North Carolina DWI law requires that everyone who is convicted of a DWI in this state be required to undergo a Substance Abuse Assessment – also known as a DWI Assessment – by a licensed provider in this state. If the person seeks to complete an assessment and treatment out of state, the person must ensure that the out-of-state provider comply with North Carolina’s requirements in providing the same level of quality treatment.
A DWI Assessment is important in three ways:
- To be eligible for a Limited Driving Privilege either during your Civil Revocation period or Post-Conviction.
- To comply with the conditions of probation upon conviction.
- To comply with DMV’s requirements in order to be re-licensed after the mandatory 1-year suspension.
The DWI assessment takes about an hour, but you should leave more time so that you can fill out pre-assessment paperwork. The assessment is basically an interview about your drug or alcohol consumption. The counselor will provide a recommendation as to the treatment you should undergo. You are free to take that assessment to any treatment agency for completion of your treatment. In other words, you do not need to complete your treatment at the same facility where you got your assessment.
However, in order to qualify for your pre-conviction Limited Driving Privilege during the initial 30 day suspension, you will need to enroll in a treatment program and provide proof to the court that you have “pre-enrolled” or begun treatment.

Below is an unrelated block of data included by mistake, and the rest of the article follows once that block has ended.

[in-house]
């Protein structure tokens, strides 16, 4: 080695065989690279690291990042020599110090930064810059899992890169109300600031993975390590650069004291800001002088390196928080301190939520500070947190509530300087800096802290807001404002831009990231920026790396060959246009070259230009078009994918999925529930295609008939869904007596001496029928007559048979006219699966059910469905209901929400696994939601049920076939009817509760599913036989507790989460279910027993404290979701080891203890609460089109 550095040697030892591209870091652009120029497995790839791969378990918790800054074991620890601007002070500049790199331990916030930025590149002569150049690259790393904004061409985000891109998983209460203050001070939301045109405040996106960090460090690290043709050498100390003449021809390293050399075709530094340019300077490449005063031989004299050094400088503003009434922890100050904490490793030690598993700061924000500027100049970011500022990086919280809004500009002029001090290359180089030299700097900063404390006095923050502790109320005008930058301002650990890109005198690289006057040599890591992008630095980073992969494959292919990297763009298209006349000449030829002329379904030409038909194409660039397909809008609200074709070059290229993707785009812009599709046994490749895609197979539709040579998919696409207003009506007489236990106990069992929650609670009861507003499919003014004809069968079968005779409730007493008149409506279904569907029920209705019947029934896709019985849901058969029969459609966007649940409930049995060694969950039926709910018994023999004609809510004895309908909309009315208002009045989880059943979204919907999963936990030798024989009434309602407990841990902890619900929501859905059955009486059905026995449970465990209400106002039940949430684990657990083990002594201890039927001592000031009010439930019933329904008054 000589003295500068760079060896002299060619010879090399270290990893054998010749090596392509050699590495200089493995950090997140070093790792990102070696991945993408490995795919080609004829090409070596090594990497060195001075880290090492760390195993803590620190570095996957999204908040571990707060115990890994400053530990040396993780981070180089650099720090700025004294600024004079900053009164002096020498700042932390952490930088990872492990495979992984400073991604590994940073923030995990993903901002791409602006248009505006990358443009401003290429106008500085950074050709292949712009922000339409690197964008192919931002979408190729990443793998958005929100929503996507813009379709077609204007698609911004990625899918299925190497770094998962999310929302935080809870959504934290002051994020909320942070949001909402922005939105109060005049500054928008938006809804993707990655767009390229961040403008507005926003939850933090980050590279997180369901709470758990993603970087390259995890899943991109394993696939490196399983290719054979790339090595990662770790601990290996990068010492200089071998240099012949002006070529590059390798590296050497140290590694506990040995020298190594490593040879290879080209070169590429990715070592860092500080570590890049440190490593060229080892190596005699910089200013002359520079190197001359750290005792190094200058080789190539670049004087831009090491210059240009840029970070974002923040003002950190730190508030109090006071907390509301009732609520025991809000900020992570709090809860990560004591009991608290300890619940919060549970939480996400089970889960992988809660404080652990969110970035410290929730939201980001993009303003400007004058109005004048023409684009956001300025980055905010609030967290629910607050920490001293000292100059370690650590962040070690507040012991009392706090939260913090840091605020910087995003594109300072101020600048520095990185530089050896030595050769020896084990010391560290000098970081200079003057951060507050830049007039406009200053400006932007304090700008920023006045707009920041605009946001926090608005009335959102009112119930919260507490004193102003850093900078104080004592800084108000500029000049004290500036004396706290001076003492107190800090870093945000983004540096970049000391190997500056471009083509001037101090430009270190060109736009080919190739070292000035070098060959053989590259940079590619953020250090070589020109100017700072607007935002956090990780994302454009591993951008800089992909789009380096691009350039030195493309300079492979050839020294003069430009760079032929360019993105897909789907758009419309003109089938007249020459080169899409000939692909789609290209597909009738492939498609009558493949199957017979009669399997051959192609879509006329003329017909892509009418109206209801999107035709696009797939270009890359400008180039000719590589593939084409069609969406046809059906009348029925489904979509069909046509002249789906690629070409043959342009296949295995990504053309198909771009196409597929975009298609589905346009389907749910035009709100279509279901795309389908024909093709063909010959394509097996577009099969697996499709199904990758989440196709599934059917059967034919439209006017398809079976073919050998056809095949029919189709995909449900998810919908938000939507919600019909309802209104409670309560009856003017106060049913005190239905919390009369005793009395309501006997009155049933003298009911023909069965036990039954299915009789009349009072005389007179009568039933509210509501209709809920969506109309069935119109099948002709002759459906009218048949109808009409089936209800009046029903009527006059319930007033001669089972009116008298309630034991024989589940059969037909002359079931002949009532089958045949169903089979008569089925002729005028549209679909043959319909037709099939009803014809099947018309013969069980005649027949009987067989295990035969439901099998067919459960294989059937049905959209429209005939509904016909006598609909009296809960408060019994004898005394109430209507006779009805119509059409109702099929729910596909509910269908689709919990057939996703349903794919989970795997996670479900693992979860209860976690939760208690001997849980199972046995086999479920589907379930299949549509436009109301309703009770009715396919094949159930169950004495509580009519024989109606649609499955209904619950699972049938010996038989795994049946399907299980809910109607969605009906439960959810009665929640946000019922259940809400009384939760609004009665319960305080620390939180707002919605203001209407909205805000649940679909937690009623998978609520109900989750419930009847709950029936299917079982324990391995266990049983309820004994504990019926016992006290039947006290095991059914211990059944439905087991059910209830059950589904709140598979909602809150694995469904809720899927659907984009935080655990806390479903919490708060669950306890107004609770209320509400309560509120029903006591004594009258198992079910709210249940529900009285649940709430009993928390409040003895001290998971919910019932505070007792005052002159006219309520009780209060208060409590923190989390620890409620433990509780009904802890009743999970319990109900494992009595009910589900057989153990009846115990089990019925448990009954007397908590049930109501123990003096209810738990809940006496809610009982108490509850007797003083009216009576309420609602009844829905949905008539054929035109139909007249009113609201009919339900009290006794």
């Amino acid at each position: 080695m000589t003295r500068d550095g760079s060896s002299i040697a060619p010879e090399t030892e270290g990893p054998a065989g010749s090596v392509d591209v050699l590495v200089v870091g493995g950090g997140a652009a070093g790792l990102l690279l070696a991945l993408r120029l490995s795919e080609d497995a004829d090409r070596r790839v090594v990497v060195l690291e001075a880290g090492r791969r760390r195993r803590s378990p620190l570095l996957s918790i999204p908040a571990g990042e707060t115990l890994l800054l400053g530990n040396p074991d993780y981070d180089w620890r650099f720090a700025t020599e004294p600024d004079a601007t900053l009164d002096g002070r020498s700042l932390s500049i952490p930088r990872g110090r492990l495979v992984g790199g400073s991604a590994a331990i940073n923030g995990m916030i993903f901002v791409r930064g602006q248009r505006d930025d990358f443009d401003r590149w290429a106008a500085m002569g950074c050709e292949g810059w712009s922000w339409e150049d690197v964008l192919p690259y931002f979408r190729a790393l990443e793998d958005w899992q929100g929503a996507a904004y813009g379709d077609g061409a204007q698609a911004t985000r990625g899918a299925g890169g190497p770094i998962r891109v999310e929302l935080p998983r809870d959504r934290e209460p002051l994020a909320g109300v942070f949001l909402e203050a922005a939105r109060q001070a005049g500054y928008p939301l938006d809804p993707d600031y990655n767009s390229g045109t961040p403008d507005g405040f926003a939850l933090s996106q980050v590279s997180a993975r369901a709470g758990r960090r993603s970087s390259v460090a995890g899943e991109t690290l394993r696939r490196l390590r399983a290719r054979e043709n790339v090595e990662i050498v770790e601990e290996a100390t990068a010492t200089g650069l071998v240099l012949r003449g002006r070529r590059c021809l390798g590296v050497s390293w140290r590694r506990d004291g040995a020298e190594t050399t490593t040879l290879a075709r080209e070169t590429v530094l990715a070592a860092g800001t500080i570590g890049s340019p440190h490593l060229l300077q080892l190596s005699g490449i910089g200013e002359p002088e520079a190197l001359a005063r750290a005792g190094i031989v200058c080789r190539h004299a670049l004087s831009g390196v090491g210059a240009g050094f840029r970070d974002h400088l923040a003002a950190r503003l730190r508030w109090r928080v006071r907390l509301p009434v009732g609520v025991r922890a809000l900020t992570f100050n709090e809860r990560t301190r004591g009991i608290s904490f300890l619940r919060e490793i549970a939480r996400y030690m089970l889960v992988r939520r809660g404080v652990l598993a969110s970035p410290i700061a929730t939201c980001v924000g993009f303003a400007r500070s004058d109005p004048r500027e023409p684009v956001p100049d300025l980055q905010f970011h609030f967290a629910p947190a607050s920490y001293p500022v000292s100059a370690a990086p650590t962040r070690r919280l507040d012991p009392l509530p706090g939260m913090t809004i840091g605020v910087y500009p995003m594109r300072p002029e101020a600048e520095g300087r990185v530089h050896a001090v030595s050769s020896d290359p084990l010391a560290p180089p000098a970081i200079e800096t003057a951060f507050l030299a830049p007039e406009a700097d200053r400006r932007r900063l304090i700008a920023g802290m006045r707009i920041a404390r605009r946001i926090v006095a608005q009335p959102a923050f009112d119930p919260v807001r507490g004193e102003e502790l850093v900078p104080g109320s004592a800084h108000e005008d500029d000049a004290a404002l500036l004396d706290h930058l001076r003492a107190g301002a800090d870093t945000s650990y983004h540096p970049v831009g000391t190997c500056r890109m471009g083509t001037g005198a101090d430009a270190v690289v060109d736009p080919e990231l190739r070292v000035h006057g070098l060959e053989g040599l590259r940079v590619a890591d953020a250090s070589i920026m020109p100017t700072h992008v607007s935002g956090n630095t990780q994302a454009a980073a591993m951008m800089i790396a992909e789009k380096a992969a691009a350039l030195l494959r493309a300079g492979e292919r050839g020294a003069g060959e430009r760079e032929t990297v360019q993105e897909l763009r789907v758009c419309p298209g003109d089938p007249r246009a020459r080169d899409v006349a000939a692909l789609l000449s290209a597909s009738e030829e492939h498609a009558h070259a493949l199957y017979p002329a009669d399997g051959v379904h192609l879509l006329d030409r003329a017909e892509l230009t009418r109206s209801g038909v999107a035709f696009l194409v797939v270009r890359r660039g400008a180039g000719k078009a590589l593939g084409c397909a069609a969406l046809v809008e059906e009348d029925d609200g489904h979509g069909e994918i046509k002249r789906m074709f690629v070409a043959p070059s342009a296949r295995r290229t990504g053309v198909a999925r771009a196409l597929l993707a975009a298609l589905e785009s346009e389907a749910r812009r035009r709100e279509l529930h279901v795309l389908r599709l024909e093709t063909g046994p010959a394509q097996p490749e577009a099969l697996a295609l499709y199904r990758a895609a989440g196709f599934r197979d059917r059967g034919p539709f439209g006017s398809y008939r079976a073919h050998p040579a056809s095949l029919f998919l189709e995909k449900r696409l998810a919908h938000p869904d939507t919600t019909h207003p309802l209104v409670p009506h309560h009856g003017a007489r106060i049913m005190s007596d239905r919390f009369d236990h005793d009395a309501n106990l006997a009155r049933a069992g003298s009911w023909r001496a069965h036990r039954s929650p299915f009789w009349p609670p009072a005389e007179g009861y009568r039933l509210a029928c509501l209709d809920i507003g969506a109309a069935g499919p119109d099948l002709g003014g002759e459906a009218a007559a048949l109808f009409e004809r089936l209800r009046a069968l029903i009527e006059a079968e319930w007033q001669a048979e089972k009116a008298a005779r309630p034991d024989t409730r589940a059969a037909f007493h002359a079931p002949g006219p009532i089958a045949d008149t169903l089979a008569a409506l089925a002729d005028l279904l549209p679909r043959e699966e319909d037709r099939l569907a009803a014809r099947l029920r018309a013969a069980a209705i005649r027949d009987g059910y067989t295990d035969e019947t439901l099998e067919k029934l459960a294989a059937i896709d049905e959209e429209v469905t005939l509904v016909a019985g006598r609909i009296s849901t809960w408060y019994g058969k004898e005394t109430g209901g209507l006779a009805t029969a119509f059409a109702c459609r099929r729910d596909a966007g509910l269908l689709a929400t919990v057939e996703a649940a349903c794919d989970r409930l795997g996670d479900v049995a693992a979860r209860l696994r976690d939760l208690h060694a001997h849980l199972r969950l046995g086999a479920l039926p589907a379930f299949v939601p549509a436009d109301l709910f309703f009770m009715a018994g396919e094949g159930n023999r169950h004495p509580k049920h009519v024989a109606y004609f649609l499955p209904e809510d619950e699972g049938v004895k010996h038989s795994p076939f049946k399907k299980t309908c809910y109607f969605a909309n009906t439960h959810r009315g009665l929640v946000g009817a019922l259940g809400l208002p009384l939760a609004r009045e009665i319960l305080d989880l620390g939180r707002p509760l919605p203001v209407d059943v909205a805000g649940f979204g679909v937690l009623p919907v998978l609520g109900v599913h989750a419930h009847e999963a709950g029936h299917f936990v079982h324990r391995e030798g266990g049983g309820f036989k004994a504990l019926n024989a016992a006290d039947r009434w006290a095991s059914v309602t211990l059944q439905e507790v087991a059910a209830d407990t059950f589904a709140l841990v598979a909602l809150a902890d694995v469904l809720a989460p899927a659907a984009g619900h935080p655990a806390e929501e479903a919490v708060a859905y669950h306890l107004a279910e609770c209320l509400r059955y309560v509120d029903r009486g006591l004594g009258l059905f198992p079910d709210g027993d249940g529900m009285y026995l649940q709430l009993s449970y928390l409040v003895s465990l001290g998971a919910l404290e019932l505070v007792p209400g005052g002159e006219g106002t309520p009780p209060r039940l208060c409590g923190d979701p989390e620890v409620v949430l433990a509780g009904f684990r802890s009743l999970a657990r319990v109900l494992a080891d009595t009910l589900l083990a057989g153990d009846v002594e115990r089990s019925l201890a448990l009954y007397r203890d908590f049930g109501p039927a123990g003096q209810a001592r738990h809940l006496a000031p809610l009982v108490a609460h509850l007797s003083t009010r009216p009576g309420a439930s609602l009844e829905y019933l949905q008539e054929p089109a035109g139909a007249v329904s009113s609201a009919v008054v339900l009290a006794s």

The DWI Assessment usually results in a recommendation of been the lowest level of treatment – the 16-hour Alcohol and Drug Education Traffic School (ADETS) – and 40 hours of group counseling. In some cases, where the person indicates a more serious drug or alcohol problem, the recommendation may be for 60 or more hours of out-patient treatment or, in rare circumstances, in-patient treatment.
The lowest level of treatment ADETS cannot be given to someone who has had a prior DWI within the last 7 years, nor can it be given to someone who registers a .15 or above on the breath or blood analysis.
A DWI Assessment is valid for 6-months. If treatment is not begun within that six-month window, the person will need to get re-assessed. A reassessment could result in a higher or lower treatment recommendation.
Since many Wake County DWI cases last longer than six months, it may make sense to begin your treatment even before your case is resolved both to be eligible for a mitigating factor if you are sentenced by a judge and so that the DWI assessment doesn’t go out-of-date. Talk to your Raleigh DWI lawyer about this matter.
For a list of Wake County DWI Treatment Centers, visit www.chetson.com/treatment.